[Qemu-devel] ANN: DetaolB v0.4 is released
rob at landley.net
Thu Jul 5 19:23:36 UTC 2007
On Wednesday 04 July 2007 16:11:19 Christian MICHON wrote:
> On 7/4/07, Cedric Hombourger <chombourger at gmail.com> wrote:
> > You may want to look at crosskit.sourceforge.net
> thanks for this hint.
> > I haven't looked at detaoib yet but it was surely created before crosskit
> > and may therefore be a safer bet.
> DetaolB aims to be a native solution, not a cross compiling tool.
> I've to get to the point where a native sparc32 toolchain will be usable
> in detaolb-sparc32...
What's the difference between deltaolb and Firmware Linux, anyway? I'm still
curious about this.
Firmware Linux currently builds both working cross-compilers and minimal
native build environments you can boot into for qemu. It does this for x86,
x86-64, armv4-soft and armv5-vfp (both OABI, I'll probably move the v5 to
EABI when I get around to it), and both endiannesses of mips. It also does
sparc32 (although there's a bug, probably in uClibc, which I have yet to
track down that screws up console initialization, so init=/bin/hello
prints "hello world" for both static and dynamic, but init=/bin/sh hangs.)
And I've got a working powerpc cross compiler that builds a root filesystem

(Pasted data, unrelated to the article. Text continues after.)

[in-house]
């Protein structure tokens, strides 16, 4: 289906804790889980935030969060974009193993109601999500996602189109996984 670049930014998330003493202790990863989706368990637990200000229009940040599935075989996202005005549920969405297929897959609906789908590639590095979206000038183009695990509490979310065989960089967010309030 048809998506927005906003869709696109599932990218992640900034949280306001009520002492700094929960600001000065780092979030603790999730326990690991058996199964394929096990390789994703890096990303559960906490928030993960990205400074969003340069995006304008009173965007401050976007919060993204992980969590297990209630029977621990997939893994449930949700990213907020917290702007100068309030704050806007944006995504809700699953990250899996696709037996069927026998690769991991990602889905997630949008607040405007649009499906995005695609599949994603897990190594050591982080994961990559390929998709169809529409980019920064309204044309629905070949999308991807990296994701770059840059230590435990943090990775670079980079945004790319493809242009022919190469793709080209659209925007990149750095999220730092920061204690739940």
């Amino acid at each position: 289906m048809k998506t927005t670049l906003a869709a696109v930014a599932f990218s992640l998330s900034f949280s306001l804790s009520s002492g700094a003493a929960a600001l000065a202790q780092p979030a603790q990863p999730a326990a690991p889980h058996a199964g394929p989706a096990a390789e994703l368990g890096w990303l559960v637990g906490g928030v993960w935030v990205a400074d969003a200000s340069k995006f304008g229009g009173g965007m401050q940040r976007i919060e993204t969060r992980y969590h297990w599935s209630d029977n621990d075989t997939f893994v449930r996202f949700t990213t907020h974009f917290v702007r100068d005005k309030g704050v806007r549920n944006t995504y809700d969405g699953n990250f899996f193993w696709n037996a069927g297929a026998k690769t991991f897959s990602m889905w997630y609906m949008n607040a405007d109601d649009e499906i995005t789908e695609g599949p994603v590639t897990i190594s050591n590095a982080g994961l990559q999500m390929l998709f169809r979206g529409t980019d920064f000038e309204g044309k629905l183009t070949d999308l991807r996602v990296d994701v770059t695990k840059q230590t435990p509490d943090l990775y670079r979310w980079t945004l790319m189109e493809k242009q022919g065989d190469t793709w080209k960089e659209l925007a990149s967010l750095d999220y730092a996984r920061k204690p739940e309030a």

but have yet to build a kernel qemu can boot.
The theory I've been going on is that once you've got a minimal native build
environment, you boot into it and build the rest of what you need in there
for your target platform. The next release will come with a setup script to
let you run Firmware Linux under itself. (And thus cross compile from arm to
mips or equally silly things.) A friend of mine built 60 gentoo packages
under the thing before he got bored, although he was using an x86 chroot
rather than qemu. I'm trying to get _that_ script into the next release as
well, and then tackle Ubuntu starting from
Plus the distcc cross compile thing. I've now got networking working on arm
(qemu's arm PCI controller can't do PIO yet, so I needed to switch from ne2k
to rtl8139 setup for mmio, then networking worked fine) so setting up distcc
is mostly a matter of making a cross compiler that does C++ as well. Not
sure if it should be the bootstrap one or if I should build a second copy...
Oh, by the way, the Fedora for Arm project is also building natively on arm,
but they got some fast ARM hardware and stuck lots of DRAM and hard drive
space onto it rather than using QEMU.
"One of my most productive days was throwing away 1000 lines of code."
- Ken Thompson.
More information about the uClibc